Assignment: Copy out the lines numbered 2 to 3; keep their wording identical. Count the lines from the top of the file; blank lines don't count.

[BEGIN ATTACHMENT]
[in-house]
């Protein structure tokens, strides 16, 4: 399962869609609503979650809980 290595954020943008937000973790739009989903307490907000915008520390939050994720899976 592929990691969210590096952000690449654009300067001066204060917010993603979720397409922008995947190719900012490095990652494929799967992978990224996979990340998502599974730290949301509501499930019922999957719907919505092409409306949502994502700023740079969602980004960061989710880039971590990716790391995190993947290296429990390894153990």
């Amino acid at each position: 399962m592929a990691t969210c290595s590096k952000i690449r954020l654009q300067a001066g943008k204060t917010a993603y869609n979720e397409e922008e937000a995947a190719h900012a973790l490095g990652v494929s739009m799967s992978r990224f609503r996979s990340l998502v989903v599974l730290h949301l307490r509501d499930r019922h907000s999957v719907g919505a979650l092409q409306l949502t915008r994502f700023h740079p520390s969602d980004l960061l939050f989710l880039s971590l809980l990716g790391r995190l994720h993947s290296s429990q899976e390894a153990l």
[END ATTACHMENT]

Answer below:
């Protein structure tokens, strides 16, 4: 399962869609609503979650809980 290595954020943008937000973790739009989903307490907000915008520390939050994720899976 592929990691969210590096952000690449654009300067001066204060917010993603979720397409922008995947190719900012490095990652494929799967992978990224996979990340998502599974730290949301509501499930019922999957719907919505092409409306949502994502700023740079969602980004960061989710880039971590990716790391995190993947290296429990390894153990």
């Amino acid at each position: 399962m592929a990691t969210c290595s590096k952000i690449r954020l654009q300067a001066g943008k204060t917010a993603y869609n979720e397409e922008e937000a995947a190719h900012a973790l490095g990652v494929s739009m799967s992978r990224f609503r996979s990340l998502v989903v599974l730290h949301l307490r509501d499930r019922h907000s999957v719907g919505a979650l092409q409306l949502t915008r994502f700023h740079p520390s969602d980004l960061l939050f989710l880039s971590l809980l990716g790391r995190l994720h993947s290296s429990q899976e390894a153990l």